You’ll want to choose a log parsing tool that allows you to run a search for a specific file format, based on the kind of data you plan to examine. An effective log parsing tool should allow you to aggregate data, apply your search queries and unique commands against that specific type of information, and provide deep insights into performance, status, and issues throughout your IT infrastructure.

Depending on your needs, that may include using Log Parser commands to analyze Windows logs or other products to look into SQL log files. Formatting will differ in each instance, and depends on what you’re looking for, as well as the specific nature of the problems you’re investigating.

How do I view Windows logs?

If your team is looking for an affordable way to begin log parsing Windows files, Log Parser can be a great option—although it’s not the only one. The tool provides access to log files and data sources through a Windows operating environment, and that includes the Event Log, the Registry, Active Directory, and more.

With Log Parser, analyzing information can be as easy as entering an SQL-formatted query into the command line interface. By doing so, you’ll be telling the tool what information you need, how to format that information, and where you need that information to be pulled from.

Here are a few Log Parser examples that may help get you started:

  • All pages hit by a specific IP address:
    logparser “select cs-uri-stem, count(cs-uri-stem) as requestcount from [LogFileName] where c-ip = ‘000.00.00.000’ group by cs-uri-stem order by count(cs-uri-stem) desc”
  • Hits on a specific page by a specific IP address:
    logparser “select c-ip, count(c-ip) as requestcount from [LogFileName] where cs-uri-stem like ‘/search.aspx%’ group by c-ip order by count(c-ip) desc”
  • Hits per hour generated by a specific IP address:
    logparser “select TO_LOCALTIME(QUANTIZE(TO_TIMESTAMP(date, time), 3600)), count(*) as numberrequests from [LogFileName] where c-ip=’000.000.00.000′ group by TO_LOCALTIME(QUANTIZE(TO_TIMESTAMP(date,time), 3600))”
  • Pages being hit and the specific IP addresses doing it:
    logparser “select cs-uri-stem, c-ip, count(cs-uri-stem) from [LogFileName] where cs-uri-stem like ‘%aspx%’ or cs-uri-stem like ‘%ashx%’ group by cs-uri-stem, c-ip order by count(cs-uri-stem) desc”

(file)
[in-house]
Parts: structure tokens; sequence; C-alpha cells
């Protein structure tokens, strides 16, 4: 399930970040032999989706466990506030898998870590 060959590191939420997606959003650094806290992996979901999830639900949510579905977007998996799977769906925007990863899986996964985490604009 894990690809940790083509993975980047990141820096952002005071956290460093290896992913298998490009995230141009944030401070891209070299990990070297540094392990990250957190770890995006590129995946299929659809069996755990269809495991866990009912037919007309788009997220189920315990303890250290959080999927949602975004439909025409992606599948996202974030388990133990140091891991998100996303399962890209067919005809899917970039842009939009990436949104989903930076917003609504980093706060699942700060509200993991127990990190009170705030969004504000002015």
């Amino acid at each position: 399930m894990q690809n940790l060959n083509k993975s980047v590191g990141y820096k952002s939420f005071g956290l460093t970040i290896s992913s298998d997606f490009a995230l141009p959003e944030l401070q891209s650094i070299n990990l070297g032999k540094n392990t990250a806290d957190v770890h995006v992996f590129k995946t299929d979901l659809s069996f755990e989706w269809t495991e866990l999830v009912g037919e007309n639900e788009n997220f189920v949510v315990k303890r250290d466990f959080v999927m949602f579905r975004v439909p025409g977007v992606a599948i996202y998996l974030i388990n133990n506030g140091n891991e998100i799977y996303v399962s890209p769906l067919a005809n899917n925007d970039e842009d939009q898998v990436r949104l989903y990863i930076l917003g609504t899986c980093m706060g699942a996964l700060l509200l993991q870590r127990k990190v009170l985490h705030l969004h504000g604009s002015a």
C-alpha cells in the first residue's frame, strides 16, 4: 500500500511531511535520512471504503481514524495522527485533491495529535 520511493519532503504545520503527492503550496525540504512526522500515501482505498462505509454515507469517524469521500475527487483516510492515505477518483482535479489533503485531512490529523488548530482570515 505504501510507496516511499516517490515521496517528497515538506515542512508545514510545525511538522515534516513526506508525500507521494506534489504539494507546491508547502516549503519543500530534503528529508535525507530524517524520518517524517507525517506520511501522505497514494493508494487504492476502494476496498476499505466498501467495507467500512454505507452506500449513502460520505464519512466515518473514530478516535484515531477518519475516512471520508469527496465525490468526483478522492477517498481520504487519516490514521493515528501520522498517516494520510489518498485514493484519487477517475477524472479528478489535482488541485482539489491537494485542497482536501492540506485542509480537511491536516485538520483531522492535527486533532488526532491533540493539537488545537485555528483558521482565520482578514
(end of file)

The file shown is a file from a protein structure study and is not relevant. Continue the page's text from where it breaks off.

• IP addresses driving traffic:
    logparser “select c-ip, count(c-ip) as requestcount from [LogFileName] group by c-ip order by count(c-ip) desc”

How do I view SQL log files?

In a similar way, viewing SQL log files just depends on writing the right queries in the right format. While this may be possible with Microsoft’s Log Parser, a number of commercial products exist that can support teams of varying sizes as they work to monitor logs, analyze issues, and craft necessary solutions.

These SQL commands should give you an idea of how to view SQL log files:

  • Top 25 URLs:

    SELECT TOP 25
    cs-uri-stem as Url,
    COUNT(*) As Hits
    FROM c:\inetpub\logs\LogFiles\W3SVC1\*
    GROUP BY cs-uri-stem
    ORDER By Hits DESC

 

  • Number of requests made by a specific user:

    SELECT TOP 25
    cs-username As User,
    COUNT(*) as Hits
    FROM c:\inetpub\logs\LogFiles\W3SVC1\*
    WHERE User Is Not Null
    GROUP BY User

 

  • Top 25 types of files:

    SELECT TOP 25
    EXTRACT_EXTENSION(cs-uri-stem) As Extension,
    COUNT(*) As Hits
    FROM c:\inetpub\logs\LogFiles\W3SVC1\*
    GROUP BY Extension
    ORDER BY Hits DESC

 

As you can see, there are many different ways to leverage log parsing in order to examine and organize data. Ultimately, the commands you use will depend on what you hope to find. As you assess the company’s needs, log parsing will likely be an invaluable tool for both troubleshooting issues and discovering actionable insights.